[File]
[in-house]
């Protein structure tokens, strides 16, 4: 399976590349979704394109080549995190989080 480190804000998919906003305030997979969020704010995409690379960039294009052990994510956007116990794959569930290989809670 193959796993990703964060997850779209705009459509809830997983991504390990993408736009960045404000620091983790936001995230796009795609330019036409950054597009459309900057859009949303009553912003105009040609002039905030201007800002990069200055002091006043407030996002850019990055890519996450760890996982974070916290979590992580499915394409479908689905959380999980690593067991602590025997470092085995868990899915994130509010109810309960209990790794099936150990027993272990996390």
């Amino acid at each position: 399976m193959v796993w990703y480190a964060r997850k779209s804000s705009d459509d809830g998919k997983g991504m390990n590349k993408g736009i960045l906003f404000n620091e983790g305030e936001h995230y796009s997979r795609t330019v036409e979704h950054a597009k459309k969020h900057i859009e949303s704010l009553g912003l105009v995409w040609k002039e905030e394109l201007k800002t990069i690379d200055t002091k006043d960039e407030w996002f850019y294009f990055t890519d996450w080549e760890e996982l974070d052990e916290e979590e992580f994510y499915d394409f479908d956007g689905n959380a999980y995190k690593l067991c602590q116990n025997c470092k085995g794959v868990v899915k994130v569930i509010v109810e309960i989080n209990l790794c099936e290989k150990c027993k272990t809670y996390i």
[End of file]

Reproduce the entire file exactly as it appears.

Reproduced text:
[in-house]
């Protein structure tokens, strides 16, 4: 399976590349979704394109080549995190989080 480190804000998919906003305030997979969020704010995409690379960039294009052990994510956007116990794959569930290989809670 193959796993990703964060997850779209705009459509809830997983991504390990993408736009960045404000620091983790936001995230796009795609330019036409950054597009459309900057859009949303009553912003105009040609002039905030201007800002990069200055002091006043407030996002850019990055890519996450760890996982974070916290979590992580499915394409479908689905959380999980690593067991602590025997470092085995868990899915994130509010109810309960209990790794099936150990027993272990996390």
């Amino acid at each position: 399976m193959v796993w990703y480190a964060r997850k779209s804000s705009d459509d809830g998919k997983g991504m390990n590349k993408g736009i960045l906003f404000n620091e983790g305030e936001h995230y796009s997979r795609t330019v036409e979704h950054a597009k459309k969020h900057i859009e949303s704010l009553g912003l105009v995409w040609k002039e905030e394109l201007k800002t990069i690379d200055t002091k006043d960039e407030w996002f850019y294009f990055t890519d996450w080549e760890e996982l974070d052990e916290e979590e992580f994510y499915d394409f479908d956007g689905n959380a999980y995190k690593l067991c602590q116990n025997c470092k085995g794959v868990v899915k994130v569930i509010v109810e309960i989080n209990l790794c099936e290989k150990c027993k272990t809670y996390i």